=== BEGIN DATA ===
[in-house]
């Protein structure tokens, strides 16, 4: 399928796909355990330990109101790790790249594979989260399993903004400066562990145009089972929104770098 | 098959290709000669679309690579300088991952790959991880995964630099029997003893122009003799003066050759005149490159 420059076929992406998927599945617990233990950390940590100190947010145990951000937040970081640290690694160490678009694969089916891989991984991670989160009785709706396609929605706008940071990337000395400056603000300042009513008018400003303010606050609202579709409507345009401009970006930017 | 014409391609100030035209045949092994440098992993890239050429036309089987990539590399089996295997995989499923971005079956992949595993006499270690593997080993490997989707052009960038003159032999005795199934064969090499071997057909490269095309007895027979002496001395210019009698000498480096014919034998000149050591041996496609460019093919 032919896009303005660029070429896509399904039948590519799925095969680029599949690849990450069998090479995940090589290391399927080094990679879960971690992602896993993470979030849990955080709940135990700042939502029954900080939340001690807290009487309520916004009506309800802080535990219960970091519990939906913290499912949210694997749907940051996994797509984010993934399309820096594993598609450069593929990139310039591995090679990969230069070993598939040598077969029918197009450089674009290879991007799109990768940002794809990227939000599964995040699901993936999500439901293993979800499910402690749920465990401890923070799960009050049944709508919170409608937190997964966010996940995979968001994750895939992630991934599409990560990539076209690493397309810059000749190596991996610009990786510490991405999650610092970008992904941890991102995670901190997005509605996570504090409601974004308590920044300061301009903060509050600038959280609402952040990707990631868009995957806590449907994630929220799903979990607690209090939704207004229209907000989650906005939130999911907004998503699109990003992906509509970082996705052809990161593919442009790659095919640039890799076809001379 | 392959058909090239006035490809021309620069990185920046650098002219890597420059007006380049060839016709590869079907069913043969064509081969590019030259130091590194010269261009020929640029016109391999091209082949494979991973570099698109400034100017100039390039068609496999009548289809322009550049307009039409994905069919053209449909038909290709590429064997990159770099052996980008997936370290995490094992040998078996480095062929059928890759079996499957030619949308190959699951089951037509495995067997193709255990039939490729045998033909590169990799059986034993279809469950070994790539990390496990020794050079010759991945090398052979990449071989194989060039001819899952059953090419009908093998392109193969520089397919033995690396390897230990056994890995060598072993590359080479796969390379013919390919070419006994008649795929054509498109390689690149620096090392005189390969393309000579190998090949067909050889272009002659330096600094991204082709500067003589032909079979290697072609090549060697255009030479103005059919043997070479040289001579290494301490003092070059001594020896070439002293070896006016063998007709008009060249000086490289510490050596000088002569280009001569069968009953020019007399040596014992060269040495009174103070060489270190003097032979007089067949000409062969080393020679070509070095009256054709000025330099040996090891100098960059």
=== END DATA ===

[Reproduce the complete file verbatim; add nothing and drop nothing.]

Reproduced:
[in-house]
């Protein structure tokens, strides 16, 4: 399928796909355990330990109101790790790249594979989260399993903004400066562990145009089972929104770098 | 098959290709000669679309690579300088991952790959991880995964630099029997003893122009003799003066050759005149490159 420059076929992406998927599945617990233990950390940590100190947010145990951000937040970081640290690694160490678009694969089916891989991984991670989160009785709706396609929605706008940071990337000395400056603000300042009513008018400003303010606050609202579709409507345009401009970006930017 | 014409391609100030035209045949092994440098992993890239050429036309089987990539590399089996295997995989499923971005079956992949595993006499270690593997080993490997989707052009960038003159032999005795199934064969090499071997057909490269095309007895027979002496001395210019009698000498480096014919034998000149050591041996496609460019093919 032919896009303005660029070429896509399904039948590519799925095969680029599949690849990450069998090479995940090589290391399927080094990679879960971690992602896993993470979030849990955080709940135990700042939502029954900080939340001690807290009487309520916004009506309800802080535990219960970091519990939906913290499912949210694997749907940051996994797509984010993934399309820096594993598609450069593929990139310039591995090679990969230069070993598939040598077969029918197009450089674009290879991007799109990768940002794809990227939000599964995040699901993936999500439901293993979800499910402690749920465990401890923070799960009050049944709508919170409608937190997964966010996940995979968001994750895939992630991934599409990560990539076209690493397309810059000749190596991996610009990786510490991405999650610092970008992904941890991102995670901190997005509605996570504090409601974004308590920044300061301009903060509050600038959280609402952040990707990631868009995957806590449907994630929220799903979990607690209090939704207004229209907000989650906005939130999911907004998503699109990003992906509509970082996705052809990161593919442009790659095919640039890799076809001379 | 392959058909090239006035490809021309620069990185920046650098002219890597420059007006380049060839016709590869079907069913043969064509081969590019030259130091590194010269261009020929640029016109391999091209082949494979991973570099698109400034100017100039390039068609496999009548289809322009550049307009039409994905069919053209449909038909290709590429064997990159770099052996980008997936370290995490094992040998078996480095062929059928890759079996499957030619949308190959699951089951037509495995067997193709255990039939490729045998033909590169990799059986034993279809469950070994790539990390496990020794050079010759991945090398052979990449071989194989060039001819899952059953090419009908093998392109193969520089397919033995690396390897230990056994890995060598072993590359080479796969390379013919390919070419006994008649795929054509498109390689690149620096090392005189390969393309000579190998090949067909050889272009002659330096600094991204082709500067003589032909079979290697072609090549060697255009030479103005059919043997070479040289001579290494301490003092070059001594020896070439002293070896006016063998007709008009060249000086490289510490050596000088002569280009001569069968009953020019007399040596014992060269040495009174103070060489270190003097032979007089067949000409062969080393020679070509070095009256054709000025330099040996090891100098960059």